Is that a bad thing? No, but its a very strange thing. My favorite episodes of Star Trek so far could vastly be used on just about any television series with a science fiction bent, but it seems unique that the most popular and most critically beloved episode of Trek doesn’t feature phaser fire, Klingons, Vulcans, naked green women, Kirk karate chopping things, gods/godlike beings, personality shifts, new species or people not prepared for the power they hold. All the hallmarks of Star Trek are barely there. If I had to show a person an episode of Star Trek and say “this is what the show is. This is the clearest product of the mission statement of the show,” there’s no way I’d pick “The City on the Edge of Forever.” I’d probably pick “Devil in the Dark” or “Errand of Mercy,” but that’s just me. These are episodes that could only be Star Trek. They fit comfortably in the mythology and offer stories that work well within the created boundaries.

Once again, I’m not disputing that “The City on the Edge of Forever,” isn’t great. It is. But what does “The Greatest Episode” mean when it just barely fits into the shows oeurve? Is the success of “The City on the Edge of Forever” a fluke, little more than an episode that was lucky enough to be sold to Roddenberry rather than Rod Sterling?  Does it even really belong to us?

Random Thoughts

“I’m a surgeon, not a psychiatrist!”

“My friend is obviously Chinese. I see you’ve noticed the ears. They’re actually easy to explain.”

Next Up: “Operation–Annihilate!” and holy shit, its the finale.

Episode 26- “The Alternative Factor” and finally going for the junkys

One of my favorite things about the remake of Battlestar Galactica is the sense that these are people that live on a battleship. These are people stuck in the middle of space without a chance of escape or rescue. No one’s coming. No one’s going to save them.

But you still have to get drunk.

Despite the overall grimness of the series as a whole, there’s still a ton of scenes of Starbuck, Lieutenant Gaeda, Gaius Balthar, Lee Adama and a couple of random pilots sitting, playing cards, drinking and smoking. It helps set up a sense that these are people who have lives that aren’t entirely made up of jumping through the galaxy, shooting up Cylons and generally being at each other’s throats and it makes the moments where they do come into conflict even more powerful.

That’s something that Star Trek has always struggled with. I’ve made jokes before about how all the Enterprise does is jet around the galaxy solving problems because it’s mostly true. All we see is Kirk go into ass-kicking mode and Spock solve intergalactic quandaries. We don’t have much of a sense of what normal life is like there.

There’s a moment in today’s episode, “The Alternative Factor” when a few people banter over coffee and it does manage to provide this sense. Its short, but it does help reinforce the idea that not everyone on the ship is in this for the heroics. There’s guys who mess with dilithium crystals all day and there’s gals who are just there for Kirk to schlup. They didn’t sign up to get harassed by Balok or get blown up by Klingons. It really adds something to a series that mostly just boils down to cowboys pulling up to the newest mysterious town week after week.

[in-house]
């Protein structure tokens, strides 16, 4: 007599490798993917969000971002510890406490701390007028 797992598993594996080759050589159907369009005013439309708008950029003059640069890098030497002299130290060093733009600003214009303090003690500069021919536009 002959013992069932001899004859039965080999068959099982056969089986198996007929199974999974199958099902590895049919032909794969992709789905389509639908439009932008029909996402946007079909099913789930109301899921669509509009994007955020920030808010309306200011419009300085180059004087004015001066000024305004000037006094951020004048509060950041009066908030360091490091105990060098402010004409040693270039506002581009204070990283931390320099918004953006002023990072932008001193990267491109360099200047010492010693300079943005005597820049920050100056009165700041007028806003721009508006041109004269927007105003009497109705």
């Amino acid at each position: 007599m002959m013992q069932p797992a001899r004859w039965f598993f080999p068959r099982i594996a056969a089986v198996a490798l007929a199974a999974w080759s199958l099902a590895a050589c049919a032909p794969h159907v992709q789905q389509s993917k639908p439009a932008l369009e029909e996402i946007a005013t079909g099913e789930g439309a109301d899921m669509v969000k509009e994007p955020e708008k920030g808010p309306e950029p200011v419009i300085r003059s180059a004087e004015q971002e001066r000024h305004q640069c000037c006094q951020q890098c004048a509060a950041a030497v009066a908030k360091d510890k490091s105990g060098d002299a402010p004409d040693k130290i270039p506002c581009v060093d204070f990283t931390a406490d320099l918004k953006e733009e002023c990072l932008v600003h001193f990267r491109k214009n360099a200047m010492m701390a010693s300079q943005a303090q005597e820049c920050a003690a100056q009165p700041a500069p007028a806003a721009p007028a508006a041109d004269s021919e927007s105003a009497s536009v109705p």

And what a mysterious ghost town this week’s is. After a mysterious occurrence destroys gravity throughout the universe, Kirk and a landing party head down to a deserted planet to figure out what happened. There they come across Lazarus, a super-healing crazy person who babbles incoherently about a beast he must kill. They bring him up to the Enterprise where he is treated for his wounds, and Kirk and Spock try to figure out what to do.

The first thing to note is that this episode moves slow. I mean, really painfully slow. I’ve been noting recently that a lot of episodes seem to drag and could have been condensed to pretty tight half-hours, but “The Alternative Factor” isn’t one of them. The speed sets a really interesting pace, with Lazarus mentally struggling with his opponent and Kirk and Spock arguing about alternate dimensions like they’re stuck on an island with a bunch of fucking polar bears or something.

This is a good time to note the special effects that are at work on this episode. They’re a little cheesy to say the least. A pair of guys wrestle in a psychedelic smoky room while a barrage of colors reflect all over the screen. It can be a little hard to take serious, but once you understand the context of what is taking place in the interdimensional space, it makes a fair amount of sense and it is a pretty creative way to deal with the idea within the constraints of the time and technology that was present.

Kirk and Spock conclude that there are two Lazarus-es (Lazarusi?) that exist in a pair of parallel dimensions. When the two come in contact due to their travels in the time stream, it unleashes devastation on the universe. Luckily, their few conflicts have occurred in this interdimensional hallway, and the damage has been minimized, but if Lazarus 1 has his insane way, they may come in contact in the Prime Material Plane (yes, I do know that Prime Material Plane is all capitalized). The way that this scene is handled is artful. We’ve had hints that there are two different versions of Lazarus, but we’re learning this as the characters learn it, rather than our knowledge of something that occurred while the characters were not in the frame tipping us off. It makes this episode considerably more satisfying to see the characters figure it out as we do. To add to that, they do a really great job explaining something that they could have done a really horrible job at explaining, leaving it as another “I don’t know, he can just do crazy shit with space and time” moment.